nathaniel hawthorne – the scarlat letter


The Scarlet Letter by Nathaniel Hawthorne is a novel set in Massachusetts , a very religious settlement in the North of America
The story is about a young woman, Hester Prynne from Boston, who is condemned publicly for having committed adultery. She must stay on the scaffold ( = patibolo) for an hour with her child, Pearl, in her arms and wear a scarlet letter on her gown at all times. She has embroidered (= ricamato) a beautiful “A” on her corset. In the crowd in front of the scaffold she her husband – thought dead for years (= ritenuto morto) – Roger Chillingworth.
The years pass. Hester and Pearl live outside the town. She gets her living (=si guadagna da vivere) embroidering and sewing (= ricamando e cucendo) clothing for the townspeople and often spends her time helping the poor and sick (= I poveri e gli ammalati). Pearl grows up very lively. Roger Chillingworth – who makes people think he is a physician (= chimico) – goes to live in the same home as Arthur Dimmesdale, an ill minister (= prete). Where Chillingworth discovers that Dimmesdale is the true father of Pearl, he starts tormenting Dimmesdale whose health worsen. (= la cui salute peggiora). Hester understands and confronts (= affronta) Chillinggworth. He tells her he knows the truth and that wants to make the priest’s life an hell. (= vuole rendere un inferno al vita del prete)
Hester tells Dimmesdale Chillingworth’s true identity and together they decide to leave on board of a ship, but unfortunately Chillingworth disveres their plans. On the morning of their departure, after the Election Sermon, Dimmesdale calls Hester and Pearl to come with him on the scaffold. Chillingworth tries to stop him, but Dimmesdale laughs and tells him that he cannot win.
Hester and Pearl join Dimmesdale on the scaffold. Dimmesdale revel the people the truth and open his shirt: there is a scarlet letter on his flesh. Then he falls to his knees and dies. Chillingworth dies shortly thereafter.
Hester and Pearl go to Europe for many years,. When Hester returns she is without her daughter. Probably Pearl has married a man in Europe. Hester continues to receive letters from a man of great means (= un uomo ricco) for the rest of her life. She lives a long life, helping many troubled women. When she dies, Hester is buried (= è sepolta) next to Dimmesdale’s grave. On the tombstone (= pietra tombale) there are the words: “On a Field , Sable (= nero) , the Letter A, Gules (= rossa).” (sullo sfondo, nero, la lettera A, rossa)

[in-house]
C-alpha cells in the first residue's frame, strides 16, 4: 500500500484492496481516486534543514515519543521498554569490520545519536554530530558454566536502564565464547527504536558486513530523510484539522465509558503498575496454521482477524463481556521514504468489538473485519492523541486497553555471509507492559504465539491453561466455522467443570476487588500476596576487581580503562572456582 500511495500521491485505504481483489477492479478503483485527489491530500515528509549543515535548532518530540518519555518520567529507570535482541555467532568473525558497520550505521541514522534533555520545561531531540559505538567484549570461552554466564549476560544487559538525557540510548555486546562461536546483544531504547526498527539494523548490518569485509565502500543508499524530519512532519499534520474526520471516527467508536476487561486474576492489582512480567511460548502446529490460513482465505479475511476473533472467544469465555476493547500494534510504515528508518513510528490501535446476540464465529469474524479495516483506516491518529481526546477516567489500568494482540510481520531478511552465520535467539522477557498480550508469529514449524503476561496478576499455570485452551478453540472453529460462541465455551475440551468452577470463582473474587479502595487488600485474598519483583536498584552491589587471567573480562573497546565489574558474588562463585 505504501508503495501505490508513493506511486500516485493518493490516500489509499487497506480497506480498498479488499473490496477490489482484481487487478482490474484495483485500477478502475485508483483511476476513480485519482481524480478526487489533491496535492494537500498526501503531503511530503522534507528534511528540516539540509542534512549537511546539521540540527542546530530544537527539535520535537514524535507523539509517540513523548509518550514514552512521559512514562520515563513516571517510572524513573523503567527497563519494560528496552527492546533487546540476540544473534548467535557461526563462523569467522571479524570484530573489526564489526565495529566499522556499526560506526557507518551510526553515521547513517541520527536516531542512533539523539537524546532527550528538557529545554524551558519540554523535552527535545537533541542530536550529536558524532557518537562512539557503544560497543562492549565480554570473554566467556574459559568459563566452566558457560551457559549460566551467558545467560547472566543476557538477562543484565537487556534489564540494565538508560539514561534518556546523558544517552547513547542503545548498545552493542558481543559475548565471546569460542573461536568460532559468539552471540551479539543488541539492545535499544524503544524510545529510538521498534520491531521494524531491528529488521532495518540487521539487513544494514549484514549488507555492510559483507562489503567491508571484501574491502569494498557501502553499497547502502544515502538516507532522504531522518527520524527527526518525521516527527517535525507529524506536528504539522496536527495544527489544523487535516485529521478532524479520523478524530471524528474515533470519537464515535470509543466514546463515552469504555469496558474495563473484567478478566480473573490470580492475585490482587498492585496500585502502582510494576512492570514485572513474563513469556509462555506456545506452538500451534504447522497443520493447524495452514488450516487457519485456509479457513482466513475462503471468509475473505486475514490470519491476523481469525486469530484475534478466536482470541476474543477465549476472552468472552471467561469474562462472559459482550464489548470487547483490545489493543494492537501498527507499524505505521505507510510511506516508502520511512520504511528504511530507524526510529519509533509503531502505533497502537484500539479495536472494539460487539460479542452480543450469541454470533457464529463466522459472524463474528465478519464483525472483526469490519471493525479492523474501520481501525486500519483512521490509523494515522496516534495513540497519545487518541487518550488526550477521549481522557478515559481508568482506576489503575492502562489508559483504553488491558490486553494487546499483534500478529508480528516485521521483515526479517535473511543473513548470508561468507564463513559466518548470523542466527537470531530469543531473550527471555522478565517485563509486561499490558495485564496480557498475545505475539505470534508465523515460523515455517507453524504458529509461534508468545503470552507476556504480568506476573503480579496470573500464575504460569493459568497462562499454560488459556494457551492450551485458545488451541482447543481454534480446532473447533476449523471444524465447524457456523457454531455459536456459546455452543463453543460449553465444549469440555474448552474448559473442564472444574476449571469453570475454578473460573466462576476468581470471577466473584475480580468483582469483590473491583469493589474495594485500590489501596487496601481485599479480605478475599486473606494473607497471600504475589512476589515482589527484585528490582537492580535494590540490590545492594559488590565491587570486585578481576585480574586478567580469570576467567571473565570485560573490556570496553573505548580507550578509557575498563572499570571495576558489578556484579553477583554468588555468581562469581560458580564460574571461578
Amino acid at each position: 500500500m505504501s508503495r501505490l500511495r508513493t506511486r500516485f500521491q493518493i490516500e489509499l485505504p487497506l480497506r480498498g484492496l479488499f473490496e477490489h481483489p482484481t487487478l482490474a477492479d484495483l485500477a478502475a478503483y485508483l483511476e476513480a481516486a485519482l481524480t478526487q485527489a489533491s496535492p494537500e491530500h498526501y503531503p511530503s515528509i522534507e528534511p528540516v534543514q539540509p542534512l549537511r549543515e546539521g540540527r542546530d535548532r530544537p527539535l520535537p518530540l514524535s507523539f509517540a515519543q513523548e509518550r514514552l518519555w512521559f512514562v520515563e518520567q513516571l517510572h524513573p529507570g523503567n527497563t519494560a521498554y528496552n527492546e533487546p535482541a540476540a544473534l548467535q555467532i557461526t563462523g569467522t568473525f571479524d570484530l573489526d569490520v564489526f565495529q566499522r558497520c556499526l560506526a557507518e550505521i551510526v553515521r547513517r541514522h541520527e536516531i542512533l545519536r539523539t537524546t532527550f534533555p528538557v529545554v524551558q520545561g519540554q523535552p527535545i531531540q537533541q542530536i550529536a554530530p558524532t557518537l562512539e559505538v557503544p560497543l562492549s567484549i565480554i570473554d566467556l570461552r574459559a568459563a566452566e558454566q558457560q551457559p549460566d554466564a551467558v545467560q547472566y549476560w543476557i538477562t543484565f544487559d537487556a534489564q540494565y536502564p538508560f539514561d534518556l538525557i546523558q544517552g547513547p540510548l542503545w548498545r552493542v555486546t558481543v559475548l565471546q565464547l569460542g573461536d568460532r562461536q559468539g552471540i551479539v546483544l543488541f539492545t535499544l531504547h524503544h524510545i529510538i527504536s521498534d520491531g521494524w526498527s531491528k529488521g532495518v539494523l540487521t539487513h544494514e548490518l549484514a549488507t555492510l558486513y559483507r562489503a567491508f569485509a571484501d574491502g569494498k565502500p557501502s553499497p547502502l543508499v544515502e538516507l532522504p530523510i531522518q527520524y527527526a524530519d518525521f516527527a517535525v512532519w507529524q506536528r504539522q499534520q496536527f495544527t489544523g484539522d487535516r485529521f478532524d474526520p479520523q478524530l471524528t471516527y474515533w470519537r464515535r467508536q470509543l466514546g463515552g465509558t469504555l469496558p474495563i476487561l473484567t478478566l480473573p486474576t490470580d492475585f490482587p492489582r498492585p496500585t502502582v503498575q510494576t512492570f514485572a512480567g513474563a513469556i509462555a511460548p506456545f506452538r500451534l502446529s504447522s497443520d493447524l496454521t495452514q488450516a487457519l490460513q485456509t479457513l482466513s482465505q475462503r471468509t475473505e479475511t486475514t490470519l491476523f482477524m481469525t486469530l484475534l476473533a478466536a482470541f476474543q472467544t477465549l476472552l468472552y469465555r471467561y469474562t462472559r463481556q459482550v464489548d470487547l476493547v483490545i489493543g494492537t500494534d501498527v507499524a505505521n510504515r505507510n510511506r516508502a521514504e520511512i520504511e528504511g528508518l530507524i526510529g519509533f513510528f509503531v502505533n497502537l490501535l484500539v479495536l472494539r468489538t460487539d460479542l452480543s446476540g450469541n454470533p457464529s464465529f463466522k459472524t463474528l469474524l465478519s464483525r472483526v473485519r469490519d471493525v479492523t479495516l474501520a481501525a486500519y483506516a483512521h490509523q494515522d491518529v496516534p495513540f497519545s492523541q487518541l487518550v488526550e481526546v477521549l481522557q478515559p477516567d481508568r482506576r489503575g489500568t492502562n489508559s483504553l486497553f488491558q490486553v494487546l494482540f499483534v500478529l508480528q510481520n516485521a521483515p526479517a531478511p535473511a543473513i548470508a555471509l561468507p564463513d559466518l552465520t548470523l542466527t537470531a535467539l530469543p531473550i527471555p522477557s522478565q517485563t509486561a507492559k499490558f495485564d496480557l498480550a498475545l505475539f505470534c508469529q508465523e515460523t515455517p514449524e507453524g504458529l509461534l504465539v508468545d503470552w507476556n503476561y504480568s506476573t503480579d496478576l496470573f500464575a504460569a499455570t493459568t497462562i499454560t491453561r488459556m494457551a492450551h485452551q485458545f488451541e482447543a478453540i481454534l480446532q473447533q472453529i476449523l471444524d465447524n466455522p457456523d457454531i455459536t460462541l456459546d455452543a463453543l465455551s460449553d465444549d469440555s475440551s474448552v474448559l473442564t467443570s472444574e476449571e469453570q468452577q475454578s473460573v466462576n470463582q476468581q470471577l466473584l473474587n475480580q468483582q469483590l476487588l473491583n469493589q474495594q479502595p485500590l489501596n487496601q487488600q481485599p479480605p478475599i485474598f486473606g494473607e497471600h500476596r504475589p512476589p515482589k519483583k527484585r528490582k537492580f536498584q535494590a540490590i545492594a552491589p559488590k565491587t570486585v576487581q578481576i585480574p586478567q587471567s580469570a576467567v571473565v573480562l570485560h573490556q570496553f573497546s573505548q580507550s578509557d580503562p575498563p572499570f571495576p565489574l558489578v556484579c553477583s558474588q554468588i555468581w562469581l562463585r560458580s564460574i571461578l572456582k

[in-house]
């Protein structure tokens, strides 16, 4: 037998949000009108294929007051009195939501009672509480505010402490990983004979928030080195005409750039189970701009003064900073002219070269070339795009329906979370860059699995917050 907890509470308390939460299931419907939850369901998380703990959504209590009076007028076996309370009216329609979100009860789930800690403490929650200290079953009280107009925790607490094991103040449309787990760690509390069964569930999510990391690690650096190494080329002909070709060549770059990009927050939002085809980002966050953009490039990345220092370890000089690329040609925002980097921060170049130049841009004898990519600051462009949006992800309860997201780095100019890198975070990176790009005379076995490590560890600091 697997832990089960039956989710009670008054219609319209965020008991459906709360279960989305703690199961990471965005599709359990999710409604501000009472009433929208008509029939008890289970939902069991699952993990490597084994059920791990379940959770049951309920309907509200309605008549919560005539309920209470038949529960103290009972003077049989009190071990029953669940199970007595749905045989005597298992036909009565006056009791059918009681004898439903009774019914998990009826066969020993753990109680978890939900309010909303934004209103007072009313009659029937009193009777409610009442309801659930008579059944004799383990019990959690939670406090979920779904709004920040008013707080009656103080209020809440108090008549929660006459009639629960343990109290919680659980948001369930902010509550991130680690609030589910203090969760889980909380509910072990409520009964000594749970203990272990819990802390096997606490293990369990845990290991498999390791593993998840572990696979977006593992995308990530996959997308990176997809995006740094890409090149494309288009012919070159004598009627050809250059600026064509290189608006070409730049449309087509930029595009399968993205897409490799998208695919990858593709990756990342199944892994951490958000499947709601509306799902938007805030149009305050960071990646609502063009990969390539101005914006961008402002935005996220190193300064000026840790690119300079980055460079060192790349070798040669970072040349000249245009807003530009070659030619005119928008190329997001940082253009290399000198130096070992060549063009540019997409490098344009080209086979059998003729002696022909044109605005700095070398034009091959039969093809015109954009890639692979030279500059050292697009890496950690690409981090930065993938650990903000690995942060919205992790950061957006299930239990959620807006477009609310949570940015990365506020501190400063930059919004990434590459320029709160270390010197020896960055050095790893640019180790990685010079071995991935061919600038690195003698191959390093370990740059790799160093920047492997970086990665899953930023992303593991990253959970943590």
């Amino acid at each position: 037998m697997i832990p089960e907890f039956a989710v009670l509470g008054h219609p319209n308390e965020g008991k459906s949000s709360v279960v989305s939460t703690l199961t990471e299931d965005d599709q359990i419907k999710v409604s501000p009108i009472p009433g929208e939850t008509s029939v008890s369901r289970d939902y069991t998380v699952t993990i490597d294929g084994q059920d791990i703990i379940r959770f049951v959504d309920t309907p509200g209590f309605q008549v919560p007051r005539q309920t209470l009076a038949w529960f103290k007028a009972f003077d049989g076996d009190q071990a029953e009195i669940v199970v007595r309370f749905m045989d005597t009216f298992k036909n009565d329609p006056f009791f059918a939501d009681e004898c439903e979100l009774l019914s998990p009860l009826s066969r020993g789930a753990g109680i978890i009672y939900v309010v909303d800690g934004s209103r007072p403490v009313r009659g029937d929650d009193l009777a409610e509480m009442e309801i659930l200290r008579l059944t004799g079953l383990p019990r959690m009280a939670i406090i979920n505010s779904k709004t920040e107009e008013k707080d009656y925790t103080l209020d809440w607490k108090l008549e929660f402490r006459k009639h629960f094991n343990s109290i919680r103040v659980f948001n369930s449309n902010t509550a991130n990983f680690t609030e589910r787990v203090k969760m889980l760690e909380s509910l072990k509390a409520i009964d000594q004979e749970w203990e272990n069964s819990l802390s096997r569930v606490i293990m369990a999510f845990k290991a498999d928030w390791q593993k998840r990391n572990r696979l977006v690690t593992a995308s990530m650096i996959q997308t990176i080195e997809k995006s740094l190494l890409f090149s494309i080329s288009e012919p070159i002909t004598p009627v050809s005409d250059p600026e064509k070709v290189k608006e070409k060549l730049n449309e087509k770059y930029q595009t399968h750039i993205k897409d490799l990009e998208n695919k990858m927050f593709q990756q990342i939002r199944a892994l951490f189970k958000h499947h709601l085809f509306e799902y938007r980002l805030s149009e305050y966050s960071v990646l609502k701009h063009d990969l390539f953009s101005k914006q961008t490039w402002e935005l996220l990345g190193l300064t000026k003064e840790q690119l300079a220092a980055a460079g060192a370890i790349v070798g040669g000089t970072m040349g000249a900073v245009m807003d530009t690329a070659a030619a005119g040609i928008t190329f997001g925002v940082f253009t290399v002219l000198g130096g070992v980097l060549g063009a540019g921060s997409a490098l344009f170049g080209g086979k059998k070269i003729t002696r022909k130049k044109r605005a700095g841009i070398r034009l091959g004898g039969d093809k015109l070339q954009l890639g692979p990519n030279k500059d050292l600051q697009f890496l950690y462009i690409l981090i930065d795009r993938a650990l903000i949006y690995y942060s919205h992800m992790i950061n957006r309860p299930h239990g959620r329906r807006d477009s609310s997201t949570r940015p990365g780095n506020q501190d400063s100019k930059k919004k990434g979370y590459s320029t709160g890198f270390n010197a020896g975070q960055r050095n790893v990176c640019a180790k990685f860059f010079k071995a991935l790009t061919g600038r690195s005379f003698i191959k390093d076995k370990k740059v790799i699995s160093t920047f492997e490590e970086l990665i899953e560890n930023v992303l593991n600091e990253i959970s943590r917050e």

Commentary
the main themes that Hawthorner are sin and knowledge, linked in the Judeo-Christian tradition. Like Adam and Eve, Hester and Dimmesdale are sent away from Heaven and forced to learn to live on Earth. But the worldly knowledge is seen as an obstacle on the path to heaven by the Puritan elders. This concept shows how the Puritan society is stagnant, while Hester and Dimmesdale’s experience leads them to personal growth, sympathy, and understanding of others. The evil is often defined as the “Black Man,” who is associated with Dimmesdale, Chillingworth, and Mistress Hibbins, and little Pearl is thought by some to be the Devil’s child. The characters also try understand the causes of evil and show the problems with the Puritan conception of sin. It probably comes out from the close relationship between hate and love.

Identity and Society: Hester could go away from Boston and so remove the scarlat letter. Surprisingly she remains because she does not want to acknowledge the society’s power over her whereas Hester very determinedly integrates her sin into her life.
On the contrary, Dimmesdale never fully recognizes the truth of what Hester has learned: that individuality and strength are gained by quiet self-assertion and by a reconfiguration, not a rejection, of one’s assigned identity.

Civilization/ Wilderness – The setting represent opposing behavioural systems. The town represents civilization with its rules, the forest, is a space of natural rather than human authority as there society’s rules do not apply, and alternate identities can be assumed. Hester’s cottage is located on the outskirts of town and at the edge of the forest and so it embodies both orders, it is a place where she can create for herself a life of relative peace.

Night/Day – Sunlight and darkness, represent the actions socially acceptable, and those which must take place covertly. During the day people show their action and are vulnerable to punishment; at night they can performe activities that would not be possible or tolerated during the day
Night is the time when inner natures can manifest themselves. During the day, interiority is once again hidden from public view, and secrets remain secrets.

Evocative Names – The names can assume allegorical meanings . Chillingworth is cold and inhuman and thus brings a “chill” to Hester’s and Dimmesdale’s lives. “Prynne” rhymes with “sin,” while “Dimmesdale” suggests “dimness”—weakness, indeterminacy, lack of insight, and lack of will, all of which characterize the young minister. The name “Pearl” evokes a biblical allegorical device—the “pearl of great price” that is salvation. This way of giving names a deeper meaning reminds the Bible and the fairy tales.

The scarlet letter – It is a symbol of shame, but then becomes a powerful symbol of identity to Hester : from the “A”as adulter it comes to stand for “Able.”

The Meteor – The incident with the meteor obviously highlights and exemplifies two different uses of symbols: Puritan and literary.

Pearl – The girl is the living version of her mother’s scarlet letter: she represents the “sin” but also the vital spirit and passion that engendered that sin.

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